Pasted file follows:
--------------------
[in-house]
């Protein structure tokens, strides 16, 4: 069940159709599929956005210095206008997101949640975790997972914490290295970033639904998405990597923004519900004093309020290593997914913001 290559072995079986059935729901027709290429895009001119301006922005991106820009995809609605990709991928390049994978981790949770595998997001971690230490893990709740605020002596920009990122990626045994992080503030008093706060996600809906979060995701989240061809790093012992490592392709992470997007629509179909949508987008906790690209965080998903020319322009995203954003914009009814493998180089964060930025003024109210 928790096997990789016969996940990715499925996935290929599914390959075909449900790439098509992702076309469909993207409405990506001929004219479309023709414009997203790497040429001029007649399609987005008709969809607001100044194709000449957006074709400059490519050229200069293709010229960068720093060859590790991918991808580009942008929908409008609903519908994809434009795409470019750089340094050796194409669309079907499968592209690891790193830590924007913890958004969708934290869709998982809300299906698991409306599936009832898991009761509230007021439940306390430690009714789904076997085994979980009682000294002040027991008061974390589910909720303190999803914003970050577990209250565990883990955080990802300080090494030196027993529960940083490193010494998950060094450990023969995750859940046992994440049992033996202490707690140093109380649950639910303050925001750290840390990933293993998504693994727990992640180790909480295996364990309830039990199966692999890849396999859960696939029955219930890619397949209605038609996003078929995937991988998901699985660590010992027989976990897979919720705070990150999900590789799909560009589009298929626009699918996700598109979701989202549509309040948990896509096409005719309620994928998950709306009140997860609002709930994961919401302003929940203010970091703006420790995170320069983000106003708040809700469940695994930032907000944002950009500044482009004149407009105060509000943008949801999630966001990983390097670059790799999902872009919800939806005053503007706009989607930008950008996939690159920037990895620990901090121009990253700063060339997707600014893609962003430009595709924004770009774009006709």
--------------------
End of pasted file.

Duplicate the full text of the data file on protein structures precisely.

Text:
[in-house]
């Protein structure tokens, strides 16, 4: 069940159709599929956005210095206008997101949640975790997972914490290295970033639904998405990597923004519900004093309020290593997914913001 290559072995079986059935729901027709290429895009001119301006922005991106820009995809609605990709991928390049994978981790949770595998997001971690230490893990709740605020002596920009990122990626045994992080503030008093706060996600809906979060995701989240061809790093012992490592392709992470997007629509179909949508987008906790690209965080998903020319322009995203954003914009009814493998180089964060930025003024109210 928790096997990789016969996940990715499925996935290929599914390959075909449900790439098509992702076309469909993207409405990506001929004219479309023709414009997203790497040429001029007649399609987005008709969809607001100044194709000449957006074709400059490519050229200069293709010229960068720093060859590790991918991808580009942008929908409008609903519908994809434009795409470019750089340094050796194409669309079907499968592209690891790193830590924007913890958004969708934290869709998982809300299906698991409306599936009832898991009761509230007021439940306390430690009714789904076997085994979980009682000294002040027991008061974390589910909720303190999803914003970050577990209250565990883990955080990802300080090494030196027993529960940083490193010494998950060094450990023969995750859940046992994440049992033996202490707690140093109380649950639910303050925001750290840390990933293993998504693994727990992640180790909480295996364990309830039990199966692999890849396999859960696939029955219930890619397949209605038609996003078929995937991988998901699985660590010992027989976990897979919720705070990150999900590789799909560009589009298929626009699918996700598109979701989202549509309040948990896509096409005719309620994928998950709306009140997860609002709930994961919401302003929940203010970091703006420790995170320069983000106003708040809700469940695994930032907000944002950009500044482009004149407009105060509000943008949801999630966001990983390097670059790799999902872009919800939806005053503007706009989607930008950008996939690159920037990895620990901090121009990253700063060339997707600014893609962003430009595709924004770009774009006709």